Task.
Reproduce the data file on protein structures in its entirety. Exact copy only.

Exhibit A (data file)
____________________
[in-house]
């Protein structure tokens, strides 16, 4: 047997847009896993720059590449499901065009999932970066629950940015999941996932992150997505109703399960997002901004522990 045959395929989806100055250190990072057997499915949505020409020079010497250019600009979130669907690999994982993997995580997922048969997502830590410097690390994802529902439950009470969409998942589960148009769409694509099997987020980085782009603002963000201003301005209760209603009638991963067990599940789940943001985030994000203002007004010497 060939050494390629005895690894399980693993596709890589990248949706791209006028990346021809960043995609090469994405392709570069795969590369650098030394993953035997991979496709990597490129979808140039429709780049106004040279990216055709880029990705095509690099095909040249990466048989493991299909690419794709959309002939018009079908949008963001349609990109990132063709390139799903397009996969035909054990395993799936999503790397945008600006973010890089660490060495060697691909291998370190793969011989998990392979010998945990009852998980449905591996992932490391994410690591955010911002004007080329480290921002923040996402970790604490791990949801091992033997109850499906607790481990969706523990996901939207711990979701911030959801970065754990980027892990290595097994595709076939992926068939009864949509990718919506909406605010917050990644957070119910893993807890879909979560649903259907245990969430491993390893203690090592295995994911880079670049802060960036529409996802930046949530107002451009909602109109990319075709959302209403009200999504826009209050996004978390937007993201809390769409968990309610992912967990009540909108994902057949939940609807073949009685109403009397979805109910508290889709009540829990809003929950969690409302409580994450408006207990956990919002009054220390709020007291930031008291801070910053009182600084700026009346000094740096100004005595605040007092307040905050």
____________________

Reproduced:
[in-house]
């Protein structure tokens, strides 16, 4: 047997847009896993720059590449499901065009999932970066629950940015999941996932992150997505109703399960997002901004522990 045959395929989806100055250190990072057997499915949505020409020079010497250019600009979130669907690999994982993997995580997922048969997502830590410097690390994802529902439950009470969409998942589960148009769409694509099997987020980085782009603002963000201003301005209760209603009638991963067990599940789940943001985030994000203002007004010497 060939050494390629005895690894399980693993596709890589990248949706791209006028990346021809960043995609090469994405392709570069795969590369650098030394993953035997991979496709990597490129979808140039429709780049106004040279990216055709880029990705095509690099095909040249990466048989493991299909690419794709959309002939018009079908949008963001349609990109990132063709390139799903397009996969035909054990395993799936999503790397945008600006973010890089660490060495060697691909291998370190793969011989998990392979010998945990009852998980449905591996992932490391994410690591955010911002004007080329480290921002923040996402970790604490791990949801091992033997109850499906607790481990969706523990996901939207711990979701911030959801970065754990980027892990290595097994595709076939992926068939009864949509990718919506909406605010917050990644957070119910893993807890879909979560649903259907245990969430491993390893203690090592295995994911880079670049802060960036529409996802930046949530107002451009909602109109990319075709959302209403009200999504826009209050996004978390937007993201809390769409968990309610992912967990009540909108994902057949939940609807073949009685109403009397979805109910508290889709009540829990809003929950969690409302409580994450408006207990956990919002009054220390709020007291930031008291801070910053009182600084700026009346000094740096100004005595605040007092307040905050």